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Turmeric: Nature’s Most Powerful Herb

TurmericBy Danni Coyote

Turmeric is arguably the most potent and powerful medicinal herb found in your pantry. If it isn’t in your pantry, it really should be. Turmeric is a plant native to Southern Asia, and is harvested for the medicinal properties of its rhizomes, or roots. It is in the same family as ginger, and of the genus curcuma. 

Science has recently started backing what Indians and Ayurvedic practitioners have known for centuries about this spice, thrusting it into the limelight of complimentary medicine and trendy nutritional supplements. Turmeric boasts a myriad of pharmaceutic and therapeutic properties, such as anti-inflammatory effects, powerful antioxidants, improved neurological function, relief from arthritis and depression, and may be linked to decreased risk of heart disease, cancer, and Alzheimer’s. This is due to the compounds found in turmeric, called curcuminoids, the most important of which is curcumin. Curcumin is the primary active ingredient in turmeric, and can be extracted and effectively consumed alone for an amplified effect, since the curcumin content in turmeric is surprisingly not very potent.

Unfortunately, curcumin has poor bioavailability in the human body, because it is rapidly metabolized in the liver and intestinal wall. The good news is that you can combine turmeric or extracted curcumin with certain dietary additions to enhance the absorption by up to 2000%. Curcumin is a fat soluble compound, so taking it with a meal, especially one that contains healthy fats like coconut oil or avocado, is beneficial. Pairing turmeric with the flavonoid quercetin will also help to boost bioavailability. Foods rich in quercetin are dark fruits, like cranberries, blueberries, blackberries, and black plums, and dark leafy greens, like spinach and kale. The most effective way to amplify absorption of curcumin is to eat it alongside black pepper, which contains piperine, an alkaloid that inhibits the rapid metabolic function that destroys curcumin.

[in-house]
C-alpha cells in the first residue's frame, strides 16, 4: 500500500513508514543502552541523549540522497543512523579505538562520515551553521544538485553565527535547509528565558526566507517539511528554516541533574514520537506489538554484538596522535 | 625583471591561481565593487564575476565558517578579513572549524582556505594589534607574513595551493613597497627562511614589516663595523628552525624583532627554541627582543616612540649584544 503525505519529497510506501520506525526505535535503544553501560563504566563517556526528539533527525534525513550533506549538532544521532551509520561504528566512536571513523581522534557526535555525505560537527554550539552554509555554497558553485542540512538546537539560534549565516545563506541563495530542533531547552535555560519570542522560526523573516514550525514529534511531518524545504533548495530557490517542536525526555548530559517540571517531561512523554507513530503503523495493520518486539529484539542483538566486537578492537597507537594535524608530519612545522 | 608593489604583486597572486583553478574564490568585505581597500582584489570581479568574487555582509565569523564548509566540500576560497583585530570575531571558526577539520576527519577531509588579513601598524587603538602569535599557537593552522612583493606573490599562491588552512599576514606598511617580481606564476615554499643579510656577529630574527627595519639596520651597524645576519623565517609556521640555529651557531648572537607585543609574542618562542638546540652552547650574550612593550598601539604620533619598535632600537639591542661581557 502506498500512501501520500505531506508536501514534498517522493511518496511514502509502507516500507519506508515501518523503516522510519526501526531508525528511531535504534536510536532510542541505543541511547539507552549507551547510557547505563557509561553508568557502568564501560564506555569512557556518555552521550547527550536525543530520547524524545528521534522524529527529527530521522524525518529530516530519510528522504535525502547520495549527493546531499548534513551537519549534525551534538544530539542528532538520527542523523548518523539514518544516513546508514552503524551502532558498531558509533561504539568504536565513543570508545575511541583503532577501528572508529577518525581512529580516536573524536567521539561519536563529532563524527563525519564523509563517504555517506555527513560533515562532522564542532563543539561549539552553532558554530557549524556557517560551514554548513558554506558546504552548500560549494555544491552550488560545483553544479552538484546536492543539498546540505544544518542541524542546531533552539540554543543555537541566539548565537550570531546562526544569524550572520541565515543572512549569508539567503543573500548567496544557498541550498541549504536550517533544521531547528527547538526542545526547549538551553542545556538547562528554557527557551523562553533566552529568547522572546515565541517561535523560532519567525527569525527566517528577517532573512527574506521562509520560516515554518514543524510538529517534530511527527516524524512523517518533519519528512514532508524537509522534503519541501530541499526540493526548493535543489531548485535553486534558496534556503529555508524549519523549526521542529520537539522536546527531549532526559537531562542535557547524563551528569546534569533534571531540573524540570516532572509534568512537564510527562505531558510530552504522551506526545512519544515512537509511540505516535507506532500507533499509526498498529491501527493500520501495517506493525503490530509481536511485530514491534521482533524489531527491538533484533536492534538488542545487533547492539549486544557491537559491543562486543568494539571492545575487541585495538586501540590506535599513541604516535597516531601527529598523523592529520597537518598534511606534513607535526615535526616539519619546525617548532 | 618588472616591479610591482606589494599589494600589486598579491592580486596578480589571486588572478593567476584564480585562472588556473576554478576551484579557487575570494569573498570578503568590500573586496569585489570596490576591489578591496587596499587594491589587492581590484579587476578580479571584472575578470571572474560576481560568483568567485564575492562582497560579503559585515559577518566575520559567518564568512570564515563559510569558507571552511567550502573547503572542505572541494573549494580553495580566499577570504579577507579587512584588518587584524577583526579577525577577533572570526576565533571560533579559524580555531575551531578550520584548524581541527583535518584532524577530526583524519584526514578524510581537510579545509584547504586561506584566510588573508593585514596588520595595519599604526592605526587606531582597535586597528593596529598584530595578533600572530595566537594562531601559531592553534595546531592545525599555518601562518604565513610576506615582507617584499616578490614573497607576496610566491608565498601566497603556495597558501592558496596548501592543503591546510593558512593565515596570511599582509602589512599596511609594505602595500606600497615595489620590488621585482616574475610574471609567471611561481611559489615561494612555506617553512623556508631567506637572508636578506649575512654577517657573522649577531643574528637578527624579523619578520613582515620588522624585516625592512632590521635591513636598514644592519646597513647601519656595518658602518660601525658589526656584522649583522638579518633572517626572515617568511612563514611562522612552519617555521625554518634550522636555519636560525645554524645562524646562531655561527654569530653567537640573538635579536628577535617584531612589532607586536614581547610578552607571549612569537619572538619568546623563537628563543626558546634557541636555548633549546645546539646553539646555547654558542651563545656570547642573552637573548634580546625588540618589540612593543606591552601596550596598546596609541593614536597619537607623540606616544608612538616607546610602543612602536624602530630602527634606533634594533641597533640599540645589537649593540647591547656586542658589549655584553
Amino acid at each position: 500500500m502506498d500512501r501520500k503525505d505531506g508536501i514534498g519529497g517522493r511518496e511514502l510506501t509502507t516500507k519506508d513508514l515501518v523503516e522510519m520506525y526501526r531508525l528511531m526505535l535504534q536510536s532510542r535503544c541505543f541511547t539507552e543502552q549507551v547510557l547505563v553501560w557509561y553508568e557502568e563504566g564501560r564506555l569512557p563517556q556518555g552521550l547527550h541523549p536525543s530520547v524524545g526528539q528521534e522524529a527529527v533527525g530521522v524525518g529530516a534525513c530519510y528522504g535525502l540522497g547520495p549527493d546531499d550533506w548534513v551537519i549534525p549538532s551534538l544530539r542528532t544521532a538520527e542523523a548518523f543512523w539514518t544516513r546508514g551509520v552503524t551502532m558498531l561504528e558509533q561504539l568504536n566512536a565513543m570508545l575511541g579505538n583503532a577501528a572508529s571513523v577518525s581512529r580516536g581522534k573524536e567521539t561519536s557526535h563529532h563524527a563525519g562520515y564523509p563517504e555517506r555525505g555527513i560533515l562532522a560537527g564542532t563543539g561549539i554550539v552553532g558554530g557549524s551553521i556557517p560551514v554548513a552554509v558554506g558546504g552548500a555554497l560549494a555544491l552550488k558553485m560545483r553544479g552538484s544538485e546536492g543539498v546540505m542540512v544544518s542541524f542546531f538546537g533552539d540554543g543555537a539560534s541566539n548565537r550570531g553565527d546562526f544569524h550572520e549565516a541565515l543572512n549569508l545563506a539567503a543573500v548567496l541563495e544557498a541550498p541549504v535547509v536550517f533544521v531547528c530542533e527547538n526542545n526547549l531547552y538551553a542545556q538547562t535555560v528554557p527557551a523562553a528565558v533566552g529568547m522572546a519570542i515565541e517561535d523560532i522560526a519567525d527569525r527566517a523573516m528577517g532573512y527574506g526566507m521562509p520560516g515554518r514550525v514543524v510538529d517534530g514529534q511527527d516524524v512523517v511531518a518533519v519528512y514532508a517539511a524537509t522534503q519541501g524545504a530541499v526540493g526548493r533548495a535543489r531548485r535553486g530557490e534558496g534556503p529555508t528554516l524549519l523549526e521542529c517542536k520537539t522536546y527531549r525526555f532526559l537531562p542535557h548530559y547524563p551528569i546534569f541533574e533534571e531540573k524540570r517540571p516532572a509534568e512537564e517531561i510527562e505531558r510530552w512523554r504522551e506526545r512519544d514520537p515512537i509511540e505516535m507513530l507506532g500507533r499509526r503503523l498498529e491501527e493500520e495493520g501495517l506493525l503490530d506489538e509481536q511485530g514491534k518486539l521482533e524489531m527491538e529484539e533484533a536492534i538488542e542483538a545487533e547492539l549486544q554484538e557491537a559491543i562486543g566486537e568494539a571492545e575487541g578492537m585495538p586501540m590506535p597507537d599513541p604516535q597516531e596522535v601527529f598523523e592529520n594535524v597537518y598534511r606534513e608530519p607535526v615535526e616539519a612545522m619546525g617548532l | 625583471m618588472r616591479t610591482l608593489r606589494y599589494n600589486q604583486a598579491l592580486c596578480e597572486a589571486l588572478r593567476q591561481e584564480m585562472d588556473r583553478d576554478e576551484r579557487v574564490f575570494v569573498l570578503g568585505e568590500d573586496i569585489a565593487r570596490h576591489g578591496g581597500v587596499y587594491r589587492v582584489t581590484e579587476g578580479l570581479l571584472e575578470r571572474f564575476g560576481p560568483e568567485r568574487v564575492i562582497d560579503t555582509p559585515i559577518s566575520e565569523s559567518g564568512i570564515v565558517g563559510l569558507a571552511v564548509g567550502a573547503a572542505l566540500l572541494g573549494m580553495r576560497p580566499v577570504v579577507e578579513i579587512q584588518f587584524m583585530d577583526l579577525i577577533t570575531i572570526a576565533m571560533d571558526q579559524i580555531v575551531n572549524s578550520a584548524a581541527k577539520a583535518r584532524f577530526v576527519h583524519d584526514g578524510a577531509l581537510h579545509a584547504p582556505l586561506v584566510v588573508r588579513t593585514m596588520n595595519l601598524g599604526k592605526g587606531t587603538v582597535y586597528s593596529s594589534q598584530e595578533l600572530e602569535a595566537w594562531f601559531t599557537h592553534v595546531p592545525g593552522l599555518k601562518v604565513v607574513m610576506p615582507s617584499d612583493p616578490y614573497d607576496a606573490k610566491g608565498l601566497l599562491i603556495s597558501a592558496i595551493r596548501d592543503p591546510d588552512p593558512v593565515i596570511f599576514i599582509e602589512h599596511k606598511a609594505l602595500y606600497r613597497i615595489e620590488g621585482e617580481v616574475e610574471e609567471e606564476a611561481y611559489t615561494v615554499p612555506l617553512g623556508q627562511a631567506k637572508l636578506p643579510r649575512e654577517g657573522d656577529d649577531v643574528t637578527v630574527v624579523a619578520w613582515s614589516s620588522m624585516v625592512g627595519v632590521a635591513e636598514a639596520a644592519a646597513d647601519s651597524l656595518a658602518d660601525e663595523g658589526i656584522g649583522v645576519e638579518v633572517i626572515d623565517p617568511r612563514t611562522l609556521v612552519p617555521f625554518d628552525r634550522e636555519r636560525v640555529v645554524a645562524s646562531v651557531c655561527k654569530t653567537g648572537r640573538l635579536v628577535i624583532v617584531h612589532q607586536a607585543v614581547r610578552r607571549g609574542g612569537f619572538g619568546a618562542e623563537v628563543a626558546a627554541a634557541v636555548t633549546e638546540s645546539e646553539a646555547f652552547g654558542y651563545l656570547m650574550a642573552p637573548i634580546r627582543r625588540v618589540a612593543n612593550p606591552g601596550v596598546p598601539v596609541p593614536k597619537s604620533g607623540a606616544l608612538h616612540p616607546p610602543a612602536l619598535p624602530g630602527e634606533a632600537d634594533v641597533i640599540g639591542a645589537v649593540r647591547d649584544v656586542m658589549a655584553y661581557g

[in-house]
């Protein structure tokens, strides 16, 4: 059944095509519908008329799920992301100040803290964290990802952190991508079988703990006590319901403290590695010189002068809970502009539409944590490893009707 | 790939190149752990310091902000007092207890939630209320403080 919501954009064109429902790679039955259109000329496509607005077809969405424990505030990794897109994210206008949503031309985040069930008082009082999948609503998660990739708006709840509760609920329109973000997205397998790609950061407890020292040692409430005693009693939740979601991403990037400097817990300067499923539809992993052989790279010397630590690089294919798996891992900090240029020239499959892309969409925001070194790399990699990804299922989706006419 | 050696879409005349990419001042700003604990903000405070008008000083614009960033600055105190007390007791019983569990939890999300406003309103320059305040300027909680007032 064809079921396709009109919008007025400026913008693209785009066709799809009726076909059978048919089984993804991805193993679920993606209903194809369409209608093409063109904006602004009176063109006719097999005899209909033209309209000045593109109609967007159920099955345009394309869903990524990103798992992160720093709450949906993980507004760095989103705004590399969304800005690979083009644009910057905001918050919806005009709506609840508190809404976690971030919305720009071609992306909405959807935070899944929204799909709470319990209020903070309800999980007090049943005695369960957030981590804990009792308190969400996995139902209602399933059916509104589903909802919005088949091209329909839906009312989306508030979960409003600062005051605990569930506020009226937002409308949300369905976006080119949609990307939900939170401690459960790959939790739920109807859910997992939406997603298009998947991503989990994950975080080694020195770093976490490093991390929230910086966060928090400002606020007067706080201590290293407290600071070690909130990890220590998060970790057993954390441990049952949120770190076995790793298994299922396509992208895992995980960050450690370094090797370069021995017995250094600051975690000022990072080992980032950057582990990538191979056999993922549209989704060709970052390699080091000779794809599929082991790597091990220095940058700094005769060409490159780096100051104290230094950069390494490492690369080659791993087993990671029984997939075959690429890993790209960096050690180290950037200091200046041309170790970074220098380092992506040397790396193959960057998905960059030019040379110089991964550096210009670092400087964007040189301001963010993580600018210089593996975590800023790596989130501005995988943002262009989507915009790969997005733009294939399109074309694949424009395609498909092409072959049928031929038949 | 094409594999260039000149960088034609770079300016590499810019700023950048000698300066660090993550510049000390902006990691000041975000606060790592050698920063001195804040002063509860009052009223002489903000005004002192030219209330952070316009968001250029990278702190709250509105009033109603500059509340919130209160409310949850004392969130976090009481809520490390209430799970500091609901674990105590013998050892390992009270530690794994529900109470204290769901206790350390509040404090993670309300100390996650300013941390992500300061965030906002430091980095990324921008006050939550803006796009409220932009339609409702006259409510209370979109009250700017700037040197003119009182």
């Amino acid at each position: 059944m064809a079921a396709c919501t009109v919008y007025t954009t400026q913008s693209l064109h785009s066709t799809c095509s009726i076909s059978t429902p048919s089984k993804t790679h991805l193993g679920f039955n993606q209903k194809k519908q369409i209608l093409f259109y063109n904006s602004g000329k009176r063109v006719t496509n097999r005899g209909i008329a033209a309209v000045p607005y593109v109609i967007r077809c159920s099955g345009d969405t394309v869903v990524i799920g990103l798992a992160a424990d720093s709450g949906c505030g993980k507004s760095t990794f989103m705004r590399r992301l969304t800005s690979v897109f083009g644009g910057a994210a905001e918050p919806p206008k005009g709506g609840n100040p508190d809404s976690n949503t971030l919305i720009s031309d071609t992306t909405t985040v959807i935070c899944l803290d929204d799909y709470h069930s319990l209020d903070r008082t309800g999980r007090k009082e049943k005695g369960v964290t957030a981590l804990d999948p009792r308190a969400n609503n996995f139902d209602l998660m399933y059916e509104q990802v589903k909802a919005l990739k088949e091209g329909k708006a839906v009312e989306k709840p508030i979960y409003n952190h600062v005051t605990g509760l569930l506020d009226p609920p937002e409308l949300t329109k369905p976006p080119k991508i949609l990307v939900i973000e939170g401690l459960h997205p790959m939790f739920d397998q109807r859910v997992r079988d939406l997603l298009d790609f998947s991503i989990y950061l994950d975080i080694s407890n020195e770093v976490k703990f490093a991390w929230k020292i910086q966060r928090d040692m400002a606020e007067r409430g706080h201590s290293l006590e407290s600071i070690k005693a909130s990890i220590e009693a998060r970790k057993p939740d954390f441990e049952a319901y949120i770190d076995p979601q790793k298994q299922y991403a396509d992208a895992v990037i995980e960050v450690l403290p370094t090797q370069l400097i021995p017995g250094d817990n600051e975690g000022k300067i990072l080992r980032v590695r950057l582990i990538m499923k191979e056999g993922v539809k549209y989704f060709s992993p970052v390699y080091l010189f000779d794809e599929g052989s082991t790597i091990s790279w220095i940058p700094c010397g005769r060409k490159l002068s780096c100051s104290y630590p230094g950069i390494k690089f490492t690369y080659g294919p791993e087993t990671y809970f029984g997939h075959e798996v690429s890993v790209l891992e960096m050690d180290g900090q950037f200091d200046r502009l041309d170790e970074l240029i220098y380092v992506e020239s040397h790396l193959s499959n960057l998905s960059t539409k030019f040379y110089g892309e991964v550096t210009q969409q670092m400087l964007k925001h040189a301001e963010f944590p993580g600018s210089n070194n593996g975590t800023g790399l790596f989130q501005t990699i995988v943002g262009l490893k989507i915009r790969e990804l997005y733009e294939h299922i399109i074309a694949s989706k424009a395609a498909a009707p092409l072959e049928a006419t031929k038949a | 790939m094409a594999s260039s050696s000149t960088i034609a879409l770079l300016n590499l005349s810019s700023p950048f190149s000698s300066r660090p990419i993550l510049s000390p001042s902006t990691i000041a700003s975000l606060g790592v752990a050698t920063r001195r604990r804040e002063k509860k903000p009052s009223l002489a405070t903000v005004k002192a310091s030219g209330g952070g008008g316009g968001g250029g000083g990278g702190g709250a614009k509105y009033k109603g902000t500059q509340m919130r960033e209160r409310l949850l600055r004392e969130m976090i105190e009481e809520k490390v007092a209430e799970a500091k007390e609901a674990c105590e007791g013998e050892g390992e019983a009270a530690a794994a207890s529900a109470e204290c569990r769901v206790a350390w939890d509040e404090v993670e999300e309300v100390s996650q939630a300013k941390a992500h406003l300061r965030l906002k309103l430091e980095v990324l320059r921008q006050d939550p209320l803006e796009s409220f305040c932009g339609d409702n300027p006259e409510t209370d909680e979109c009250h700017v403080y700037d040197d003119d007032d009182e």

So, while turmeric can be hailed as a miracle herb, it can be fruitless to consume it alone, as it requires the synergy of other natural superfoods to truly be of service to the body.

L i q u i d G o l d

• 2 cups water
• 1 tsp cardamom
• 1/2 tsp nutmeg
• 1/2 tsp cloves
• 1/4 tsp black pepper
• 2 tsp turmeric
• 1 tsp ground ginger
• 4 cinnamon sticks
• 2 tsp vanilla
• 1 Tbsp honey
• 4 black tea bags
• coconut milk to serve

Mix all ingredients, except tea bags and coconut milk, and bring to a
light boil in a small pot. Reduce heat and let simmer for about 8
minutes. Remove from heat and add tea bags. Let steep for 10
minutes. Strain the mixture into a container. This is your chai
concentrate. To serve, warm a half cup of the concentrate mixed with
the coconut milk. Froth with a whisk and serve with cinnamon sprinkle!


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